There are literally thousands of jewelry designers worldwide. Designers and artisans who do tremendous and beautiful work. Designers who pay attention to every detail producing a jewelry item that is truly a work of art. Designers who spend weeks or months making just one spectacular piece of jewelry, many times for the wealthiest people on the planet. Other designers, not so much.

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Where is the Jewelry Business Headed?

In recent years it has become common to see pieces of jewelry offered in metals such as tungsten, stainless steel and porcelain. I do not consider a titanium bracelet set with teeny tiny diamonds anything more than a novelty item. Except for the most basic of repairs, jewelry made from these “industrial” metals for the most part can not be serviced. Sure, I can purchase a $40,000 laser welder to make a spot weld here or there, but at what cost to the consumer? The entire item cost less than one tack weld. Sadly our disposable society has reached into the jewelry business.

We have hit a new low however. Recently I found out Rio Grande, a major jewelry findings supplier is now offering aluminum parts. Are you kidding me? Aluminum? Isn’t that the stuff they put cheap beer in? The current price of aluminum is $.85 per pound, hardly a precious metal.

Googling “aluminum jewelry findings” yields several Chinese manufacturers selling jewelry made in aluminum. I found finished wedding bands for $.45 each. That’s real commitment, spending the rest of your life with that one special person you love for forty five cents!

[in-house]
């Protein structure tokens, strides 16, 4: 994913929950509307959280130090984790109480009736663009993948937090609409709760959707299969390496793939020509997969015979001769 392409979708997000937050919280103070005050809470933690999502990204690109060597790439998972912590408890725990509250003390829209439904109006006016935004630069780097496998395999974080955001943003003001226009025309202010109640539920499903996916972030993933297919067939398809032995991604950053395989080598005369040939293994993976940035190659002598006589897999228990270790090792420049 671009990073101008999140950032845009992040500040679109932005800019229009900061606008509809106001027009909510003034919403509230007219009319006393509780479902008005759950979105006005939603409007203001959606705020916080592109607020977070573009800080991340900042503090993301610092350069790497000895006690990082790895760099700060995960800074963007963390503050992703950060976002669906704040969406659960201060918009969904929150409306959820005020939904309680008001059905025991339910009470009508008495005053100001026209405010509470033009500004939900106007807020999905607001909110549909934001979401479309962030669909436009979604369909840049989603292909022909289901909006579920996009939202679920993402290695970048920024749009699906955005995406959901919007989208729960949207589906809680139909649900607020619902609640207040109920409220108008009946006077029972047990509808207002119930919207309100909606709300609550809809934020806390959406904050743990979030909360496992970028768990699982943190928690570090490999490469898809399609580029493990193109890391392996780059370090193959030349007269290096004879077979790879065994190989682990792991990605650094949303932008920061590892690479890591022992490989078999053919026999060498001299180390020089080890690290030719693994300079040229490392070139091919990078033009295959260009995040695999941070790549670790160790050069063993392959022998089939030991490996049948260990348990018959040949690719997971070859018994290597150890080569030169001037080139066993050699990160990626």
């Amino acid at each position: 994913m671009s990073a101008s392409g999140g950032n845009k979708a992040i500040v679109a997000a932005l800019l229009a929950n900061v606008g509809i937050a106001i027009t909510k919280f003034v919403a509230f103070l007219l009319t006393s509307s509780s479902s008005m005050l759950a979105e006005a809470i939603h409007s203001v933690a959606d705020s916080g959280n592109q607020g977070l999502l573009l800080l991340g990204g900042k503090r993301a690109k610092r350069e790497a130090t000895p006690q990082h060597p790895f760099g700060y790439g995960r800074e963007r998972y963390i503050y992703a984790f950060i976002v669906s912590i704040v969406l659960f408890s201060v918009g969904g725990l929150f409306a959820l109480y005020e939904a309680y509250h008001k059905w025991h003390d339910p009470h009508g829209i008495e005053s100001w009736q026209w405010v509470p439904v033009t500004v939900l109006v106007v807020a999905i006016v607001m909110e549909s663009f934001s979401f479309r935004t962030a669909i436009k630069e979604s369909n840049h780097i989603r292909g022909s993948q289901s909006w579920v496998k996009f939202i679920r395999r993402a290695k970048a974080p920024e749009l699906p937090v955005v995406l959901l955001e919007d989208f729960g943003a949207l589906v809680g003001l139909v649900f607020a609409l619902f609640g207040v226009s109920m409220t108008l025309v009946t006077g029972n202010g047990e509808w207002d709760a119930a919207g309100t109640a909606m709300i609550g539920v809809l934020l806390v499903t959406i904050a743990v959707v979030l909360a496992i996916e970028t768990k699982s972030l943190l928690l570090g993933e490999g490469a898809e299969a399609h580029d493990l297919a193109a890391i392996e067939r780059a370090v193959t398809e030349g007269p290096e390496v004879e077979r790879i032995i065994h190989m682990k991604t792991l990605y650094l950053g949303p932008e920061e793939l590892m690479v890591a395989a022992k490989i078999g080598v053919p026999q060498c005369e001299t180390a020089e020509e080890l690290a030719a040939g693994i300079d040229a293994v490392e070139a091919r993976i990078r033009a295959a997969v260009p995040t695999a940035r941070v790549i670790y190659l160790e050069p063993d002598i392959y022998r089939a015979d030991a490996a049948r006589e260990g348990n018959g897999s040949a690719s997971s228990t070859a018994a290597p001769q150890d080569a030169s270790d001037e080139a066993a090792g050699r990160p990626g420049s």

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We Dodged a Bullet, for now….

Albany County legislators recently tried to pass a ruling dubbed “The Pawn Law” whose purpose was to curb crime and the sale of stolen jewelry items to businesses that purchase gold. The law written by Gary Domalewicz is simply another example of how our legislators believe they are part of some elitist society whose job it is to protect us from ourselves. While it is politically incorrect to say this was a poorly conceived idea which would serve no purpose, it is obvious to me, Mr. Domalewicz clearly has no idea of how business works.

Foremost, it is important to correct the term “Pawn Law” and note that there are no pawn shops in Albany. The term “pawn” means that someone will loan you some money based on the value of an item you have. Your obligation is to pay back the loan with interest within a certain time limit; otherwise the pawn shop can sell your item to recoup expenses. While other areas nationwide have these types of businesses,